Monday, 21 March 2016

Why have people been so annoyed with Jamie Oliver?

When asked what he was going to do next now the sugar fax has been introduced Jamie Oliver said he was concerned about breastfeeding rates being so low in the UK. He admitted he was still researching it, but he made the following points:

  • “We have the worst breastfeeding (rates) in the world”
  • “If you breastfeed for more than 6 months you are 50% less likely to get breast cancer. When do you ever hear that?”
  • “It’s easy, it’s more convenient, it’s more nutritious, it’s better, it’s free”.
  • He went on to suggest that improving breastfeeding rates would help tackle childhood obesity.


Ok so saying it is "easy" was a red flag, but I have to agree with him: once breastfeeding is established it is easy. And I say that as someone who spent months in tears of pain feeding their baby, as someone who had to walk around the house topless for weeks due to the open wounds on my nipples which hurt too much to have anything touch them. And who went on to breastfeed my daughter into toddlerhood.

I'm not writing this as a righteous mother saying "I did it, you can too if you try hard enough" because I don't believe that. I recognise that for a while variety of reasons breastfeeding isn't for everyone, but it frustrates me that the facts about breastfeeding always have to be said with caution for fear of upsetting people. Why do people get so upset?

There are a number of women who choose never to breastfeed their babies. I have a friend who knew she would never try because the idea made her feel queasy. The relationship between mother and child is hugely important and if breastfeeding is going to have a negative impact on that it is sensible to choose another option. Those who decide breastfeeding isn’t for them after starting also fall into this group.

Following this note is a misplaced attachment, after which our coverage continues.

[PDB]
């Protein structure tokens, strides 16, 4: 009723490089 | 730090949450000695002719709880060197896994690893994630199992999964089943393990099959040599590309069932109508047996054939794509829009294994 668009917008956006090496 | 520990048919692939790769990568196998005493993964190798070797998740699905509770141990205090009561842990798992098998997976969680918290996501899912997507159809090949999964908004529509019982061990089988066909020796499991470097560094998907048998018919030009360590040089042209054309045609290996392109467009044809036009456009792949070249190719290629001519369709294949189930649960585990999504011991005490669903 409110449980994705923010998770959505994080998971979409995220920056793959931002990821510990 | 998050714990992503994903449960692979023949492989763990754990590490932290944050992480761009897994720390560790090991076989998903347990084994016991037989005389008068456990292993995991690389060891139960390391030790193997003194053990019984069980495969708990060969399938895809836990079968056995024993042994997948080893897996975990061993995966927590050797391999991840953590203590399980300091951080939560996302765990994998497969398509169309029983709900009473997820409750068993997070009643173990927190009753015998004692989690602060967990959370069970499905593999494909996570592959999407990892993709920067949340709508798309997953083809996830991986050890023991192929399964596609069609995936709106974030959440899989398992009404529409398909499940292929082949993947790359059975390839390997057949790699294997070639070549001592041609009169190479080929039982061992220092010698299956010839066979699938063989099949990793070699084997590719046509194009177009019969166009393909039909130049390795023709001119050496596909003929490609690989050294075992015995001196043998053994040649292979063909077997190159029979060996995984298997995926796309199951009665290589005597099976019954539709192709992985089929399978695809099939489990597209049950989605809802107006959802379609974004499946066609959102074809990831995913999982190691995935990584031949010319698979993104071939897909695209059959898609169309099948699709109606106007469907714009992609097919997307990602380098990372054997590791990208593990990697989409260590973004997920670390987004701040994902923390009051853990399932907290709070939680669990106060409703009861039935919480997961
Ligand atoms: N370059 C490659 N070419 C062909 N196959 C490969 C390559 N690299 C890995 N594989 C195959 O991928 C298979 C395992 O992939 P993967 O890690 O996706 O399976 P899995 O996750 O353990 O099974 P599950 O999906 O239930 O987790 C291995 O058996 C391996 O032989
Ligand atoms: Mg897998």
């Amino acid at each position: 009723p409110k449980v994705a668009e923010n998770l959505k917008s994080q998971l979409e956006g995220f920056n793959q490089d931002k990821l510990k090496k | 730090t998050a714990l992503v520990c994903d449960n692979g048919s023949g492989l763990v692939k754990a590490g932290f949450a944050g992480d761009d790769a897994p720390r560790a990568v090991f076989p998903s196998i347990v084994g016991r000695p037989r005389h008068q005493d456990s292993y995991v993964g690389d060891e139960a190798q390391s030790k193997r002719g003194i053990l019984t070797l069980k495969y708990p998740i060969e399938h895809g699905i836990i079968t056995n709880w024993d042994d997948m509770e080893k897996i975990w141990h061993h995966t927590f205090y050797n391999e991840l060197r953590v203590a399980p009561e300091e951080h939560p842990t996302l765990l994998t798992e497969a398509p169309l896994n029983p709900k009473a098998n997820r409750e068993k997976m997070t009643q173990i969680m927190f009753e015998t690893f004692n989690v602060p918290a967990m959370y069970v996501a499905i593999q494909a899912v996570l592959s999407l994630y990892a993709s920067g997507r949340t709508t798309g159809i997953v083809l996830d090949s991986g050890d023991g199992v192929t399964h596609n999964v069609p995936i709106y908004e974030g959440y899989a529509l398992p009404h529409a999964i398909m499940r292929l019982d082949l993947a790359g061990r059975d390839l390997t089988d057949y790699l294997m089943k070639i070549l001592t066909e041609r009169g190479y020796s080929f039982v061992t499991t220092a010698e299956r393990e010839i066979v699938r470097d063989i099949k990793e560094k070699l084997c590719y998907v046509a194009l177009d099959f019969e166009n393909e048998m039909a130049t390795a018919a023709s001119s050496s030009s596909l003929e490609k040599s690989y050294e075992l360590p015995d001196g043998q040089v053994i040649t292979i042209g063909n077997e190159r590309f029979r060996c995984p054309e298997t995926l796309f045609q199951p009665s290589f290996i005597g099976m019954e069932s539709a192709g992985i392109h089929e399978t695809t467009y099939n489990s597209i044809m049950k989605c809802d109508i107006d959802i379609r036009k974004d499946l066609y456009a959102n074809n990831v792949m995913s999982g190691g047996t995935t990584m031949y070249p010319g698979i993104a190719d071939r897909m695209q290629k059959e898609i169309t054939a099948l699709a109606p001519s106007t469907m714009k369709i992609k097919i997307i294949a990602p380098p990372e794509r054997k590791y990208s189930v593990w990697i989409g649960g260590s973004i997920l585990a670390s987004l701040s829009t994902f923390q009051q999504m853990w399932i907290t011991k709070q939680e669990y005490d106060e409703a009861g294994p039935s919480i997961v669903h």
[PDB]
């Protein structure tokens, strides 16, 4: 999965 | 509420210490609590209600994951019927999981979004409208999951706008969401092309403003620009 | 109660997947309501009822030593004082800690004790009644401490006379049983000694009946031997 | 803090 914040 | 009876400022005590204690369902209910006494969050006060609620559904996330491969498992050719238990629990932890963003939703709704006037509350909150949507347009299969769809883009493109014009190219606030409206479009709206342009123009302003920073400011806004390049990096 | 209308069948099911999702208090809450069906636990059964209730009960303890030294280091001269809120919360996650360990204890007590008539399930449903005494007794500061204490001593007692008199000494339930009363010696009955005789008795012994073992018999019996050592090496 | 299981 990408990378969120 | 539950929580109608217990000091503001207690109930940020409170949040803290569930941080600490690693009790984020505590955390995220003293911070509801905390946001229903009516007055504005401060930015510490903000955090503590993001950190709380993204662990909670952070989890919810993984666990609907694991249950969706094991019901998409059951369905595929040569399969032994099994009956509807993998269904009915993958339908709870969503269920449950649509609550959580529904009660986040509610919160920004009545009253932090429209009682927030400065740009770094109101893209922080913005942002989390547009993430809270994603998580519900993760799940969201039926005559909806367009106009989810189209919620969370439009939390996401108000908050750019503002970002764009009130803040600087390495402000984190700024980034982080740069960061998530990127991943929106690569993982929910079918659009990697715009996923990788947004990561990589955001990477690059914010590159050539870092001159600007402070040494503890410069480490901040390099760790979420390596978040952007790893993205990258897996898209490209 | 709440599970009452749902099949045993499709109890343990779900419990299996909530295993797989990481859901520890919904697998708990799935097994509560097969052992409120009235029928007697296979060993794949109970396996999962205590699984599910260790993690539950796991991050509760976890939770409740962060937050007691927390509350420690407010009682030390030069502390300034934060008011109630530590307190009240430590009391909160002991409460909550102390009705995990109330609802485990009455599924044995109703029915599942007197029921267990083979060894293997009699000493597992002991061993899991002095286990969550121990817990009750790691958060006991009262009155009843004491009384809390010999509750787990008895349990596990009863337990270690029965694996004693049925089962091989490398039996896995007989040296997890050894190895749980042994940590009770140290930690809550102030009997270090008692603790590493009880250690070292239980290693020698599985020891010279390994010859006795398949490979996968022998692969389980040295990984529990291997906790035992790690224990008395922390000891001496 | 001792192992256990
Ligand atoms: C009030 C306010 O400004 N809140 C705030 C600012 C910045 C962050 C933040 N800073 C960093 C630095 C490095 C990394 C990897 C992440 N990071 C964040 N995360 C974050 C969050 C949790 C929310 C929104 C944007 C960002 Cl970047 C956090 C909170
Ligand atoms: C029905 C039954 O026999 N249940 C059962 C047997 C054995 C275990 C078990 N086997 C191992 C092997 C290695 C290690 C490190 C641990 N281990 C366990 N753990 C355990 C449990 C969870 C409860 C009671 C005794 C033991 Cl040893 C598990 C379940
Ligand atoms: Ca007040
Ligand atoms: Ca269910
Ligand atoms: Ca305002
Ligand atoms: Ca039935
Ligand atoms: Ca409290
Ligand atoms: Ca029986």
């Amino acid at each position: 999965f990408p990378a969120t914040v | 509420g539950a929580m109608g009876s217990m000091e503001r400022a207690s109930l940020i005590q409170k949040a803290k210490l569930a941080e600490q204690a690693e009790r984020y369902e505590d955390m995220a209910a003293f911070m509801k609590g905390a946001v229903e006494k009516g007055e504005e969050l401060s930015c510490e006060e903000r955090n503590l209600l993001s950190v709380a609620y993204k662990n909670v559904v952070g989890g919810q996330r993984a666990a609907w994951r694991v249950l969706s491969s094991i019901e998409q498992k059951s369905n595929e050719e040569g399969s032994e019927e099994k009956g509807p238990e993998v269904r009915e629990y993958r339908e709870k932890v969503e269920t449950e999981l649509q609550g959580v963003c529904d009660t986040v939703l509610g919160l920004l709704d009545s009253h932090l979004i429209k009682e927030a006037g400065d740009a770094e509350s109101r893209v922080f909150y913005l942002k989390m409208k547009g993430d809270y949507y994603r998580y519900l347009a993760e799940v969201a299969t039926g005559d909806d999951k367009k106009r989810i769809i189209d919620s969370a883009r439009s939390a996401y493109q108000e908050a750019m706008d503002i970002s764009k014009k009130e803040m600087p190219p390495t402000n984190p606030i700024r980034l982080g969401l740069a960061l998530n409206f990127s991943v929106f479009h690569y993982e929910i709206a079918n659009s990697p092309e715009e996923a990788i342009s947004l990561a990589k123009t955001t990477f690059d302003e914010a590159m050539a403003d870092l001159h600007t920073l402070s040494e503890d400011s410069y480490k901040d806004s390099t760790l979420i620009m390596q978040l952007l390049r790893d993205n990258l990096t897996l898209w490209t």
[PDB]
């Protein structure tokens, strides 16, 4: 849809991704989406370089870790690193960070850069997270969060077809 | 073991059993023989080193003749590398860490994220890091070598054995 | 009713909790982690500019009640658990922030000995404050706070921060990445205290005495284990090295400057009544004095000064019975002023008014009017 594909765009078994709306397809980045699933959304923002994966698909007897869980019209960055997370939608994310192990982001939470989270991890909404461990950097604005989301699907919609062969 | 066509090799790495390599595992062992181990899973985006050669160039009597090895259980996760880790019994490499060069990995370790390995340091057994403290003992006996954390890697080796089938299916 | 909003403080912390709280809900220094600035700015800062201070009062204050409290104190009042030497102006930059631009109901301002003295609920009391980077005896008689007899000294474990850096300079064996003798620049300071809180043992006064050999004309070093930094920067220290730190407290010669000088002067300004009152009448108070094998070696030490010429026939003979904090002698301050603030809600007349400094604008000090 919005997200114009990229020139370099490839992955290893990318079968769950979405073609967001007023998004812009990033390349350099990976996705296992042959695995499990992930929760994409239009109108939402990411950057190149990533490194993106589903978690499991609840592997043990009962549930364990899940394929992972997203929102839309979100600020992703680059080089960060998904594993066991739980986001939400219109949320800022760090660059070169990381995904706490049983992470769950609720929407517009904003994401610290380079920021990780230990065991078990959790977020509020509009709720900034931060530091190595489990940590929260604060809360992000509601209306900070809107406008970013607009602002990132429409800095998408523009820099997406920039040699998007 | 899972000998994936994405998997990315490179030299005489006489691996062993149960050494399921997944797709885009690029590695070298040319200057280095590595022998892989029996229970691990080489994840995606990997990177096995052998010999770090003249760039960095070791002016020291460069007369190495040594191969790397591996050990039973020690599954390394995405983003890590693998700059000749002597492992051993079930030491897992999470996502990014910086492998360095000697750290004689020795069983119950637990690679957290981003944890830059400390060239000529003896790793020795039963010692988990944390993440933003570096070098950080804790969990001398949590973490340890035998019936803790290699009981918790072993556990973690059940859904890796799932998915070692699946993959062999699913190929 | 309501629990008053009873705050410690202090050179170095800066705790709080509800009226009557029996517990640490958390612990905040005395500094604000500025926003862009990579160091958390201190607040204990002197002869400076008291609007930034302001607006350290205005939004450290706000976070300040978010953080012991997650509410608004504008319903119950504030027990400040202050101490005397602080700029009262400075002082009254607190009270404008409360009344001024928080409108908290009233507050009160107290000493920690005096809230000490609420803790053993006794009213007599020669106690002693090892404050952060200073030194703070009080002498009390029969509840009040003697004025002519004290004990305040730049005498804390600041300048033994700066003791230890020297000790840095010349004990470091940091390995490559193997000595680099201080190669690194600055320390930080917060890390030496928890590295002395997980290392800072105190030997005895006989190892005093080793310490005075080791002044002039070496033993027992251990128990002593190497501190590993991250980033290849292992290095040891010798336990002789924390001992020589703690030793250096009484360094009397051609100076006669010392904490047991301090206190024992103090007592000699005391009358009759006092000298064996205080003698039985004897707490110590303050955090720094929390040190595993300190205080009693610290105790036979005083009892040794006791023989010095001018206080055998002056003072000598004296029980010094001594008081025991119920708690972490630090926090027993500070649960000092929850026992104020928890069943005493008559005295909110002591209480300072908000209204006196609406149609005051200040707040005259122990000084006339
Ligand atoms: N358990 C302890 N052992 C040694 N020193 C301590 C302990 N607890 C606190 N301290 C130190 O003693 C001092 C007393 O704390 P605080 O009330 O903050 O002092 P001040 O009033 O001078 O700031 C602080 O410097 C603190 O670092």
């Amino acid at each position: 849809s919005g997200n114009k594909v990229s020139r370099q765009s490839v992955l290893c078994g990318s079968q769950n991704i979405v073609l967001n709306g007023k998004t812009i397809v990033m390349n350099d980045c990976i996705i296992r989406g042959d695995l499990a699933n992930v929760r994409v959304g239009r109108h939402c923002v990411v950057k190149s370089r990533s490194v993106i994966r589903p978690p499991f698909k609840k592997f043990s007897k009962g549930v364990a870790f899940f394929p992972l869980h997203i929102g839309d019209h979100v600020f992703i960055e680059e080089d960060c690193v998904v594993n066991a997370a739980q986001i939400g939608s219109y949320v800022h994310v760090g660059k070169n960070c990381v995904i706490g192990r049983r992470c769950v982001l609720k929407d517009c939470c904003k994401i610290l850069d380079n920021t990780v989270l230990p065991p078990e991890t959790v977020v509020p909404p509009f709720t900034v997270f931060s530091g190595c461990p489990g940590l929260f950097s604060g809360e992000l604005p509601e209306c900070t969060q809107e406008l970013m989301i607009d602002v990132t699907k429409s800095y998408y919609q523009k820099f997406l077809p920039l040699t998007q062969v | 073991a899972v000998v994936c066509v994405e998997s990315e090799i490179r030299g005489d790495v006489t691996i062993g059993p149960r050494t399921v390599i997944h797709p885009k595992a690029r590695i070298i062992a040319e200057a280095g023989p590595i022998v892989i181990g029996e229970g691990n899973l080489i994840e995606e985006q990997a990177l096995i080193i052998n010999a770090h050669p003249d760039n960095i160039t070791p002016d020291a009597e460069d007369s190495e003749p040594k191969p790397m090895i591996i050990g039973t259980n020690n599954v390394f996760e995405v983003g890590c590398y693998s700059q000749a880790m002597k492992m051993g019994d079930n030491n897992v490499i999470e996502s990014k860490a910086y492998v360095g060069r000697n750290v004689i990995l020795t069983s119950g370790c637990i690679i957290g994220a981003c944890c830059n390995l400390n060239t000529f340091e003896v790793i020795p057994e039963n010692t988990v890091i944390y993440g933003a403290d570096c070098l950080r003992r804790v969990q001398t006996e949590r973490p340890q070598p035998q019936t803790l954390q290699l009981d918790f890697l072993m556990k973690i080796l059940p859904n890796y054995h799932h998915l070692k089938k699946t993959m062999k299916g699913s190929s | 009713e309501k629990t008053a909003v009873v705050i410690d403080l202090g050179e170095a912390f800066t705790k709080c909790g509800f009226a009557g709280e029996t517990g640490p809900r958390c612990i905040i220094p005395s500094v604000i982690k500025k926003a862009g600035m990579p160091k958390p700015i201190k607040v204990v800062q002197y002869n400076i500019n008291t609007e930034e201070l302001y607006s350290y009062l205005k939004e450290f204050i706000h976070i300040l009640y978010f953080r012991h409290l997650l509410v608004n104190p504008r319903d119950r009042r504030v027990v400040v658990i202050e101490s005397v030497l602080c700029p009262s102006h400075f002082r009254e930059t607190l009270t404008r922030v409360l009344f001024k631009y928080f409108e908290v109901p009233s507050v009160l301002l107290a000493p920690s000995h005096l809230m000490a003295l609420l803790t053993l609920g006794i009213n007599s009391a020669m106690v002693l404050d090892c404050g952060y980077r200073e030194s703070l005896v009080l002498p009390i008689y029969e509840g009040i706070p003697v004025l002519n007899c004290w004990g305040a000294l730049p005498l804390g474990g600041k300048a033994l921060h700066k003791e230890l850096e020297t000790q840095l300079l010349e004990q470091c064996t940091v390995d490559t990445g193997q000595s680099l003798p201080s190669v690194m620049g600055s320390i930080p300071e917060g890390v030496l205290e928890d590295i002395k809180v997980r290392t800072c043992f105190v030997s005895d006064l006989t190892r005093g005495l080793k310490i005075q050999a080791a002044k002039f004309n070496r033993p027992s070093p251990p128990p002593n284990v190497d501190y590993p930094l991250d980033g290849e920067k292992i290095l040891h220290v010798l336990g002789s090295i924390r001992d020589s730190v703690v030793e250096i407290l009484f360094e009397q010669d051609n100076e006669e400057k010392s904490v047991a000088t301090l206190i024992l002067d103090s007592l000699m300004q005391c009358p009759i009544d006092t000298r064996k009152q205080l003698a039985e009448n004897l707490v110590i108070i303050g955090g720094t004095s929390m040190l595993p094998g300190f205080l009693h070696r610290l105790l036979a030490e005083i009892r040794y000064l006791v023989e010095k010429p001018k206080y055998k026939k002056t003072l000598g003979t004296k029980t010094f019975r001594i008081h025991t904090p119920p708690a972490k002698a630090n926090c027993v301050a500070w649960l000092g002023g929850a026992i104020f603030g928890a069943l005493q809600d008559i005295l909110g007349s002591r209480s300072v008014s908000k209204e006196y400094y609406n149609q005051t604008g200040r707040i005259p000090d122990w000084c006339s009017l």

These ladies shouldn't have a problem with information improving to help new moms make an informed choice or those struggling to breastfeed getting better support. They've made their decision and they should own it. Everyone else should respect their decision.

I choose to continue to eat too much sugar and too much generally with the knowledge that this will have a negative impact on my health. It's my choice and I accept the consequences.

There is another group of mothers, a very small percent, who are believed to be genuinely unable to breastfeed. It's not known the exact figures but it's thought somewhere between 2 and 5 per cent of women can't produce enough breastmilk to sustain their baby. This group needs sensitivity, but they shouldn't feel any guilt. They had no more control over their milk supply than over their eye colour. These women should be helped to accept the situation if they need support, something which would probably be provided if breastfeeding support was better funded.

The 3rd and largest group of women who I suspect have an issue with conversations about breastfeeding are those who wanted to breastfeed, who tried, but had to stop for a reason outside of their control.

Through volunteering as chair of my local NCT branch, blogging and generally talking to a lot of mums I have heard a lot of stories about why people stopped (or were never able to start) breastfeeding and they make me angry. I sit there silently seething. The women have a huge range of emotions about it from feeling totally ok to really upset, from guilty to feeling a failure, but I feel just one: anger. Ok maybe I feel a bit sad too.